Taxpayers Shortchanged by Agriculture Use-Value Assessment

One benefit touted in favor of fiscal federalism is that states can act as laboratories. Over time, states adopting better policies will be copied, bad policies will die and good policies will spread. A lesson from use-value assessment is that this is not always the case.

The 1.6 million people living in Manhattan, New York, and the 56,000 people living in Manhattan, Kansas are well aware that land values in the two locations are dramatically different. In fact, Zillow lists a property in Manhattan, Kansas for less than $30,000 an acre, whereas, the New York Fed estimates that that same $30,000 would buy just enough space to park a scooter, or a 15 square foot undeveloped lot, near the Empire State Building. However, an acre of land in the two Manhattans would have the same assessed value for property tax purposes, provided the land is used for agriculture.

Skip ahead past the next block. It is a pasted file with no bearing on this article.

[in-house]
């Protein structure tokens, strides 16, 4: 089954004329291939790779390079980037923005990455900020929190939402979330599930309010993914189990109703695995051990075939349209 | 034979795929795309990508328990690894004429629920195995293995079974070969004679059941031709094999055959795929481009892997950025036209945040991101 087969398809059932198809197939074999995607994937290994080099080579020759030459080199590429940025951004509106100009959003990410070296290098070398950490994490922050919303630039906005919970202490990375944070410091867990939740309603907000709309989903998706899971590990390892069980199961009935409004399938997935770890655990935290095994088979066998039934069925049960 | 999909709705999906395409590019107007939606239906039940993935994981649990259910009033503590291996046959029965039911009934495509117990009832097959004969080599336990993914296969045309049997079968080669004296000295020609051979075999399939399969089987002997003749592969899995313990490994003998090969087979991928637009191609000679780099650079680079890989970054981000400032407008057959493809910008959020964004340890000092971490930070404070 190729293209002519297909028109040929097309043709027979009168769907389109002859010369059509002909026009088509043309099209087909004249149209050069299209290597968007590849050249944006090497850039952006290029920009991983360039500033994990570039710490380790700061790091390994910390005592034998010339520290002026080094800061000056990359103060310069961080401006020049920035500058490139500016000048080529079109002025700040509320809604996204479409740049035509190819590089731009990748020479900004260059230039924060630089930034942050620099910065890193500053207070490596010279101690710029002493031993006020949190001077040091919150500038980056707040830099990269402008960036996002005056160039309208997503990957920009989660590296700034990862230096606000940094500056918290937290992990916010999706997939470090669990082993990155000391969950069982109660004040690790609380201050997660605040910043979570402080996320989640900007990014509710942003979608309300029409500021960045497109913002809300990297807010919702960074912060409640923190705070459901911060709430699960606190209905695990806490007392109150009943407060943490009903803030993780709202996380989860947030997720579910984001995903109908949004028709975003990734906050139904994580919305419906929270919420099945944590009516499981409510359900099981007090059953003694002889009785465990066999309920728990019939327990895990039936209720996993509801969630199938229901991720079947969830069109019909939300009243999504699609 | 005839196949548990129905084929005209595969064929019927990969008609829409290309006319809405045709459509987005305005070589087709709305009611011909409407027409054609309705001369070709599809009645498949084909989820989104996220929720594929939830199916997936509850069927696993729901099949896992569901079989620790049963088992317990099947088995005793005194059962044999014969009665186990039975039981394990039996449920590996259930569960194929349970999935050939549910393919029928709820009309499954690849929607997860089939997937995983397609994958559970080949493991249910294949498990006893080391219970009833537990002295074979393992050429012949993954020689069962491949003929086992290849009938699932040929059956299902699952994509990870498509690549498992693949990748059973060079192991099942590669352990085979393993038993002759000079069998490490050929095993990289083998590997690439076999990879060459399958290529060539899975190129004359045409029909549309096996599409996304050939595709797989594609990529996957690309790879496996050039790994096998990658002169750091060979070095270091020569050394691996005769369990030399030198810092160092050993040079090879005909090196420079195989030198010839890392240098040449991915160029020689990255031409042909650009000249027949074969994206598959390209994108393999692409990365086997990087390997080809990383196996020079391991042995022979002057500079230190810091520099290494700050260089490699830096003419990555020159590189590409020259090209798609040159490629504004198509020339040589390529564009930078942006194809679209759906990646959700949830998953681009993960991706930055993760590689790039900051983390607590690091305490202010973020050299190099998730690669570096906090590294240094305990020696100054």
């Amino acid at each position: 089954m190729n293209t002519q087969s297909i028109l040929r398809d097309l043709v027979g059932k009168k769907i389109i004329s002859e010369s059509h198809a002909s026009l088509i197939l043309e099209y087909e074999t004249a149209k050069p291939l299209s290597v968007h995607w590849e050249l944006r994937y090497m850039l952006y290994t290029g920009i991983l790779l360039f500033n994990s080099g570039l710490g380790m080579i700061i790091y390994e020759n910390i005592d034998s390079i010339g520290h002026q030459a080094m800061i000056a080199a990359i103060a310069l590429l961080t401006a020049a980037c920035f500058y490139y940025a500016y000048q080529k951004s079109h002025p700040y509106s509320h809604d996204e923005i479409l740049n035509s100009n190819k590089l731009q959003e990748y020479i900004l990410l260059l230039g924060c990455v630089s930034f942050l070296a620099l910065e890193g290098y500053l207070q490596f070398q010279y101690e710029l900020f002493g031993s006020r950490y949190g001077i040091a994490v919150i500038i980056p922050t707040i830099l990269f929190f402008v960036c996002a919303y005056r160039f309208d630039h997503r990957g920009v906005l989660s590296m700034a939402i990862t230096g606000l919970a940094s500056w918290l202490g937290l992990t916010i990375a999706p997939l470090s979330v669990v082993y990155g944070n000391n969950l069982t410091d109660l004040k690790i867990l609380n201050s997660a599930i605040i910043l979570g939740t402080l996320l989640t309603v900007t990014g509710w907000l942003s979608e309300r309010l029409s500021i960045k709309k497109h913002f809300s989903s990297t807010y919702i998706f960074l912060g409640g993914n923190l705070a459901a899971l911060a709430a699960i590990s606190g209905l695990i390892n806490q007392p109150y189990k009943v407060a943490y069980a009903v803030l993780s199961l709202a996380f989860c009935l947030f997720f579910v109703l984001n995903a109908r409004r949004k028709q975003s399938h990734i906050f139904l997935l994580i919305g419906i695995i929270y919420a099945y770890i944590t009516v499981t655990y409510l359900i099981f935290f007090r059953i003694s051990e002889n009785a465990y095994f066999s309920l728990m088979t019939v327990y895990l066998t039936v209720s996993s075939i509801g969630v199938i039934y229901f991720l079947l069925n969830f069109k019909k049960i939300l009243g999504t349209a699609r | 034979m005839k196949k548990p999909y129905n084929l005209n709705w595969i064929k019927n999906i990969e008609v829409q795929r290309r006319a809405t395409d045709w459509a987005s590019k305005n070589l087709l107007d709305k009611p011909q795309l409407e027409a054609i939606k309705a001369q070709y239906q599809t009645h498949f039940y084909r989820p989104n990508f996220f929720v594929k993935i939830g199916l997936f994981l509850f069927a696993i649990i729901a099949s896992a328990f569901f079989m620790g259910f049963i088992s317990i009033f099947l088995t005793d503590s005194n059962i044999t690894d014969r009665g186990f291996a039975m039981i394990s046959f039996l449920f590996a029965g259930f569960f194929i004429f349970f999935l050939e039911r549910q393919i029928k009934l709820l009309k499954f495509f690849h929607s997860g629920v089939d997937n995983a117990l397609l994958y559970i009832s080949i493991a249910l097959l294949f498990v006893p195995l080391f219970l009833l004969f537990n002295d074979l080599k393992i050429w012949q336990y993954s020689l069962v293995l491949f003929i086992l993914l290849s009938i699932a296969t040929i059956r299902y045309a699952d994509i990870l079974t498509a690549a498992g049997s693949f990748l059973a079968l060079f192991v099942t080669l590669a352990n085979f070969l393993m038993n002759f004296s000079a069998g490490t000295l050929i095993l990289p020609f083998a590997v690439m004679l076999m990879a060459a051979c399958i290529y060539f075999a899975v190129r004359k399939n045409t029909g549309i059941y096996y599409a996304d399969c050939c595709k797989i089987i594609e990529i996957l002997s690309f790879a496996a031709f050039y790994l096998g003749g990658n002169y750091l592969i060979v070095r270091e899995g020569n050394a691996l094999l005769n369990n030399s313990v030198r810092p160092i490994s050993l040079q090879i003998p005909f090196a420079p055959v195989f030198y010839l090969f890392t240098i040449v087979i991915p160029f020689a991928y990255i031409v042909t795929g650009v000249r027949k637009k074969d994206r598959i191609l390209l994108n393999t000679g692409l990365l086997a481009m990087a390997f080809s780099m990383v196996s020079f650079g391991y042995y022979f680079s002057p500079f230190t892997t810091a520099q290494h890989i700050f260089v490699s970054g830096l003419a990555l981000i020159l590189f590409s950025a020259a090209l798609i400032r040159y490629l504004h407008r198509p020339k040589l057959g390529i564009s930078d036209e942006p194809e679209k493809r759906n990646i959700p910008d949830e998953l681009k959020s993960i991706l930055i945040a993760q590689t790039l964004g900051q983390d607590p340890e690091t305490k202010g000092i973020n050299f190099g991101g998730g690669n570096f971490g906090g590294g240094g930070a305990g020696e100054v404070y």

This peculiarity is the result of use-value assessment practices, which assess the value of agriculture land not based on market value, but rather based on the assumption that land has no development prospects (or locational advantages). This practice was first adopted by Maryland in 1960. By 1995, all 50 states had enacted some form of it for agriculture.

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